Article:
Monitoring results indicate that a larger region, including more rural portions of Jefferson County and surrounding portions of the state, has annual-average PM2.5 concentrations of 12 to 14 ug/m3, approaching the ambient air quality standard of 15 ug/m3 annual average. Superimposed on these high regional levels is a diffuse urban concentration increment of approximately 2 ug/m3. In the case of NBHM, an additional highly localized increment of 3 to 4 ug/m3 is also present. The degree to which transportation sources affect the NBHM monitor is not known quantitatively, and cannot be differentiated from other sources influencing the sites based on inspection of PM composition data.
There is some evidence from carbon speciation studies and from receptor modeling of the NBHM data that on average, the contribution of Organic Carbon to PM2.5 is about 2 to 11 percent from diesel truck exhaust, and 2 to 22 percent from gasoline exhaust, based on a few measurements made in the fall of 2003 and winter of 2004 (e.g. Zheng et al., 2005; Liu et al. 2004, 2006a). This would include both on-road and off-road sources. The continued expansion of Ultra Low Sulfur Diesel (ULSD) fuel into off road and locomotive applications will further aid in the reduction of the localized sources. It was recognized in the study that on site and off road trucks and diesel locomotives are identified as a component of the mobile sources.
With the prevailing winds in the area from the northeast, the North Birmingham monitor appears to be influenced by a valley effect and industrial emissions from facilities located within the highly industrialized Opossum valley. These localized emissions grouped with an already high background concentration of 12 to 14 ug/m3 have resulted in the exceedances observed in the North Birmingham area. During the study period, the remaining monitors located in the nonattainment area surround this industrialized area and have recorded values below the annual standard, indicating a highly localized influence of primary PM2.5 emissions.
VISTAS and ASIP modeling indicates that the Clean Air Interstate Rule along with national mobile source controls will result in about a 1 ug/m3 reduction in the background concentration in the Birmingham area by 2010. The Jefferson County Department of Health and ADEM are also developing a State Implementation Plan to bring the area into attainment beginning in 2010, prior to the open to traffic date of 2012.
The transportation conformity rule requires that a project not cause a "hot-spot" over the life of the transportation plan. This criterion is satisfied for FHWA/FTA projects in CO, PM10 and PM2.5 nonattainment and maintenance areas if it is demonstrated that during the time frame of the transportation plan (or regional emissions analysis) no new local violations will be created and the severity or number of existing violations will not be increased as a result of the project. This requirement is established in CFR 40, Part 93.116.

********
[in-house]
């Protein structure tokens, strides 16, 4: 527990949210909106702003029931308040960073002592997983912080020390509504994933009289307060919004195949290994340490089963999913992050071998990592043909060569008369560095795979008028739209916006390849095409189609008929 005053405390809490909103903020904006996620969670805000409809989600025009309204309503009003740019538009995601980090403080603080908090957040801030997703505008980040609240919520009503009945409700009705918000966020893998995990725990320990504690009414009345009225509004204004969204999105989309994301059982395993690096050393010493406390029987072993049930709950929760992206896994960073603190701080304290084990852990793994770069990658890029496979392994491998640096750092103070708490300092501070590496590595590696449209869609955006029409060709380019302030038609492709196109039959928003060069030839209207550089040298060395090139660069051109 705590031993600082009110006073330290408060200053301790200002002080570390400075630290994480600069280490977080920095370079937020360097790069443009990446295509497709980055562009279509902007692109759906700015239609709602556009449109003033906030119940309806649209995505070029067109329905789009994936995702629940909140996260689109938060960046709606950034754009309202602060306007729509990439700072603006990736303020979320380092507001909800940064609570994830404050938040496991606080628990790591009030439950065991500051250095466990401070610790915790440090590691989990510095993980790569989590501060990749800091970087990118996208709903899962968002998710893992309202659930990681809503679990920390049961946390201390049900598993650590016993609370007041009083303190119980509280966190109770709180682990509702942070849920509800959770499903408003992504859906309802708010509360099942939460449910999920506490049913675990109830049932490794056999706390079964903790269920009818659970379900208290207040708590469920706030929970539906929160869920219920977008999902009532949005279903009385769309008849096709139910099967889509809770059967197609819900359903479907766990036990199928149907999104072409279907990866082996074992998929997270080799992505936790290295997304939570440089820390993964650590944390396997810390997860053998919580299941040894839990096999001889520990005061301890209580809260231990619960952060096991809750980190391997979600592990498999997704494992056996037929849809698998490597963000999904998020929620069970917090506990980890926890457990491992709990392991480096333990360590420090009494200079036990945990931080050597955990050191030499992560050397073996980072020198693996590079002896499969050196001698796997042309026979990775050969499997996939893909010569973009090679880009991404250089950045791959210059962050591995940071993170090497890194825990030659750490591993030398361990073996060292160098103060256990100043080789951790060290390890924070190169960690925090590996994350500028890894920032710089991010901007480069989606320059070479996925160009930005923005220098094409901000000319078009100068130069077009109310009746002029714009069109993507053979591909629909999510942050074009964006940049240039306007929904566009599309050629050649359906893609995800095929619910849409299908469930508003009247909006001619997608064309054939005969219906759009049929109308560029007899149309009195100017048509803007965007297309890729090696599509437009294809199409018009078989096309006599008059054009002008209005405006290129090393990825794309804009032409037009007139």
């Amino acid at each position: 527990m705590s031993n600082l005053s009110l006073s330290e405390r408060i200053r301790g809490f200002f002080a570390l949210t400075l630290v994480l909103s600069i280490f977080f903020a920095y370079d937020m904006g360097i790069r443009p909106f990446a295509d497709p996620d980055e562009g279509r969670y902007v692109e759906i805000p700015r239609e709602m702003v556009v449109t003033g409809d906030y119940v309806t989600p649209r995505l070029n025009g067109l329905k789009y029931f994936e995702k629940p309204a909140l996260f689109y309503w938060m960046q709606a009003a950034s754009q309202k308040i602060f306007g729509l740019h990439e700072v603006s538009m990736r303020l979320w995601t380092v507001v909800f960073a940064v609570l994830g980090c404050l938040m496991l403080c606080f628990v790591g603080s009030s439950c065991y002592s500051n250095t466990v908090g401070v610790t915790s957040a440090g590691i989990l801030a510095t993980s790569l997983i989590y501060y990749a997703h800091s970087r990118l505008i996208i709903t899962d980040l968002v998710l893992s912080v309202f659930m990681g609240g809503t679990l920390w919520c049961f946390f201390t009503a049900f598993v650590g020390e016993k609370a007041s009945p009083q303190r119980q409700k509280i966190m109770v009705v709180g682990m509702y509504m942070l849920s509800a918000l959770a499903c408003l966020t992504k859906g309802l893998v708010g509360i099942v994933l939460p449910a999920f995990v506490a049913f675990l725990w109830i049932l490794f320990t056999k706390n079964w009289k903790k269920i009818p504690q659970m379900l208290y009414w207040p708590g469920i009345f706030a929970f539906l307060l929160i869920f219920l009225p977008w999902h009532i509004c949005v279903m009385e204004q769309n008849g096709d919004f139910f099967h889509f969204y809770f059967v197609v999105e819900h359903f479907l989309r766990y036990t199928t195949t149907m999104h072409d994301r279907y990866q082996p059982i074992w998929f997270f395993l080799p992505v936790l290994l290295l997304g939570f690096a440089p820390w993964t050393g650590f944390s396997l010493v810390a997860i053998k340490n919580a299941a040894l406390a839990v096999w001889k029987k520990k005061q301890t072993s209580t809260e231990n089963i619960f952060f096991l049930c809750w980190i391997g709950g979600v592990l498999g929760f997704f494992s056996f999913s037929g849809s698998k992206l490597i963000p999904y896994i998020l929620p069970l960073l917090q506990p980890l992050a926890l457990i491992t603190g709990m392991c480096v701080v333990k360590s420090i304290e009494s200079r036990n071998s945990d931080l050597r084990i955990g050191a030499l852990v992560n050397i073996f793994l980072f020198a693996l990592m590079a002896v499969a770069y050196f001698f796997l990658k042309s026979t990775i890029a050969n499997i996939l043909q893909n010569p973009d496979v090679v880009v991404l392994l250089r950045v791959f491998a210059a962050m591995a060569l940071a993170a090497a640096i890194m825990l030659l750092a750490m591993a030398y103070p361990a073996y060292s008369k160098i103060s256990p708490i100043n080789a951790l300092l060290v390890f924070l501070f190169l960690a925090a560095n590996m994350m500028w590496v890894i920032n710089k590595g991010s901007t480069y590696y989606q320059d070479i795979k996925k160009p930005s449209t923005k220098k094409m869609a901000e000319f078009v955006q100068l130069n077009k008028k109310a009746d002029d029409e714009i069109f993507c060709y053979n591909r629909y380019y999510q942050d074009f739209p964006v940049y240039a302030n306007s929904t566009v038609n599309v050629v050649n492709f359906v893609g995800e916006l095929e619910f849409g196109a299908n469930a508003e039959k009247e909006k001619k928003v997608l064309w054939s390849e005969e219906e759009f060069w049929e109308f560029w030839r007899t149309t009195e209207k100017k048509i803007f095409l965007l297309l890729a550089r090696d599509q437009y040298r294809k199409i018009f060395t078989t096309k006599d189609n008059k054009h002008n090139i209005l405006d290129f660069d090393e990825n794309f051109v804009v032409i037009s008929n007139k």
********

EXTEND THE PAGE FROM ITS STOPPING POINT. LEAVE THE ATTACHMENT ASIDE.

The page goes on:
The meaning of these terms is established in 40 CFR, Part 93.101, and that section defines when a new or worsened air quality violation is determined to occur: It states that to "Cause or contribute to a new violation" for a project means:
40 CFR 93.101 further defines the phase "Increase the frequency of severity" to mean it would cause a location or region to exceed a standard more often or to cause a violation at a greater concentration than previously existed and/or would otherwise exist during the future period in question, if the project were not implemented."
40 CFR 93.101 further defines a hot-spot analysis as an estimation of likely future localized PM2.5 or PM10 pollutant concentrations and a comparison of those concentrations to the relevant air quality standards. A hot-spot analysis assesses the air quality impacts on a scale smaller than an entire nonattainment or maintenance area, including for example, congested roadway intersections and highways or transit terminals. Such analysis is a means of demonstrating that a transportation project meets Clean Air Act conformity requirements to support state and local air quality goals with respect to potential localized air quality impacts. When a hot-spot analysis is required, it is included within the project-level conformity determination that is made by FHWA or the Federal Transit Administration (FTA).
As clarified in the preamble to the July 1, 2004, revision to the transportation conformity rule (64 FR 40056), the conformity rule requires that project-level analyses consider the year or years of expected peak emissions from the project. Year of peak emissions is the year in which project emissions, in addition to background regional emissions in the project area, are expected to be the highest. As discussed in the July 1, 2004, final conformity rule (69 FR 40056-40058), hot-spot analyses in metropolitan nonattainment and maintenance areas must consider the full time frame of an area's transportation plan at the time the analysis is conducted.
EPA believes that conformity requirements are met if areas demonstrate that no new or worsened violations occur in the year(s) of highest expected emissions. This condition includes the project's emissions in addition to background regional emissions. If such a demonstration occurs, then no adverse impacts would be expected to occur in any other years within the time frame of the transportation plan or regional emissions analysis.8